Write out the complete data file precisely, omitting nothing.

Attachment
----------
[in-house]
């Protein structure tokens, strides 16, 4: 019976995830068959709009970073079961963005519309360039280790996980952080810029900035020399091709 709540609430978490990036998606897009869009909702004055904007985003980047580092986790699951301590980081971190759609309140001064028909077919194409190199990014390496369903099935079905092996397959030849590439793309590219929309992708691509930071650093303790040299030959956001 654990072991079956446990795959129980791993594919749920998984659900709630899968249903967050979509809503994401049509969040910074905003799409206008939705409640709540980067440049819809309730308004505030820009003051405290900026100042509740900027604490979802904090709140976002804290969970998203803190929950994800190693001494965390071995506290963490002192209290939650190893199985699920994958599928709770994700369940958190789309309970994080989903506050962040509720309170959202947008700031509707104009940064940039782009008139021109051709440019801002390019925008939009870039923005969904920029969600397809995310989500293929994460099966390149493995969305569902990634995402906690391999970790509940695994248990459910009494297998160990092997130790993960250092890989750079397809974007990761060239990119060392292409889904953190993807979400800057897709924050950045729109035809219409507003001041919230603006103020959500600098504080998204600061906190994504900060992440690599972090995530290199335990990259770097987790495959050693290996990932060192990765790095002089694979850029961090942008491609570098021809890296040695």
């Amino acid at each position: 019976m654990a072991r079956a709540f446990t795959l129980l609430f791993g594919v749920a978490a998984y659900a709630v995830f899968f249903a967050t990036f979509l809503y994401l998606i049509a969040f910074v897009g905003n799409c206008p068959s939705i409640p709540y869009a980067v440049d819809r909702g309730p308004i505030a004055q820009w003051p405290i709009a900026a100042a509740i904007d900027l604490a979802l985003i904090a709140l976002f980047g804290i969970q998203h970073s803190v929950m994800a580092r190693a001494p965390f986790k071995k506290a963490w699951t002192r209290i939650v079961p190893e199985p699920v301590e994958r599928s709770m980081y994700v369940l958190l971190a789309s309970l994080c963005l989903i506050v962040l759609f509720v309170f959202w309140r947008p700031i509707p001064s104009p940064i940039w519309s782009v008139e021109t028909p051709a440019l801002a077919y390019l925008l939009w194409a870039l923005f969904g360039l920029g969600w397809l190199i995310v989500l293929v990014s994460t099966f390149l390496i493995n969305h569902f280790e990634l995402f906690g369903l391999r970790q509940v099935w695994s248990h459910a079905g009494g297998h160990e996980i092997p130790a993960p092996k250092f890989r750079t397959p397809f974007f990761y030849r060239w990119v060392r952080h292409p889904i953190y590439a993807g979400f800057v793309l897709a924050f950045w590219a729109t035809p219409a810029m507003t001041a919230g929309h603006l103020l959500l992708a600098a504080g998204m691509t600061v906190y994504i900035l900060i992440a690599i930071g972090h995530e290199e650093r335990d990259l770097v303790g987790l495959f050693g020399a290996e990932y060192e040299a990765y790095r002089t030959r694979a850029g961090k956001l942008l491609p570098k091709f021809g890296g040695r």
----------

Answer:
[in-house]
């Protein structure tokens, strides 16, 4: 019976995830068959709009970073079961963005519309360039280790996980952080810029900035020399091709 709540609430978490990036998606897009869009909702004055904007985003980047580092986790699951301590980081971190759609309140001064028909077919194409190199990014390496369903099935079905092996397959030849590439793309590219929309992708691509930071650093303790040299030959956001 654990072991079956446990795959129980791993594919749920998984659900709630899968249903967050979509809503994401049509969040910074905003799409206008939705409640709540980067440049819809309730308004505030820009003051405290900026100042509740900027604490979802904090709140976002804290969970998203803190929950994800190693001494965390071995506290963490002192209290939650190893199985699920994958599928709770994700369940958190789309309970994080989903506050962040509720309170959202947008700031509707104009940064940039782009008139021109051709440019801002390019925008939009870039923005969904920029969600397809995310989500293929994460099966390149493995969305569902990634995402906690391999970790509940695994248990459910009494297998160990092997130790993960250092890989750079397809974007990761060239990119060392292409889904953190993807979400800057897709924050950045729109035809219409507003001041919230603006103020959500600098504080998204600061906190994504900060992440690599972090995530290199335990990259770097987790495959050693290996990932060192990765790095002089694979850029961090942008491609570098021809890296040695």
């Amino acid at each position: 019976m654990a072991r079956a709540f446990t795959l129980l609430f791993g594919v749920a978490a998984y659900a709630v995830f899968f249903a967050t990036f979509l809503y994401l998606i049509a969040f910074v897009g905003n799409c206008p068959s939705i409640p709540y869009a980067v440049d819809r909702g309730p308004i505030a004055q820009w003051p405290i709009a900026a100042a509740i904007d900027l604490a979802l985003i904090a709140l976002f980047g804290i969970q998203h970073s803190v929950m994800a580092r190693a001494p965390f986790k071995k506290a963490w699951t002192r209290i939650v079961p190893e199985p699920v301590e994958r599928s709770m980081y994700v369940l958190l971190a789309s309970l994080c963005l989903i506050v962040l759609f509720v309170f959202w309140r947008p700031i509707p001064s104009p940064i940039w519309s782009v008139e021109t028909p051709a440019l801002a077919y390019l925008l939009w194409a870039l923005f969904g360039l920029g969600w397809l190199i995310v989500l293929v990014s994460t099966f390149l390496i493995n969305h569902f280790e990634l995402f906690g369903l391999r970790q509940v099935w695994s248990h459910a079905g009494g297998h160990e996980i092997p130790a993960p092996k250092f890989r750079t397959p397809f974007f990761y030849r060239w990119v060392r952080h292409p889904i953190y590439a993807g979400f800057v793309l897709a924050f950045w590219a729109t035809p219409a810029m507003t001041a919230g929309h603006l103020l959500l992708a600098a504080g998204m691509t600061v906190y994504i900035l900060i992440a690599i930071g972090h995530e290199e650093r335990d990259l770097v303790g987790l495959f050693g020399a290996e990932y060192e040299a990765y790095r002089t030959r694979a850029g961090k956001l942008l491609p570098k091709f021809g890296g040695r």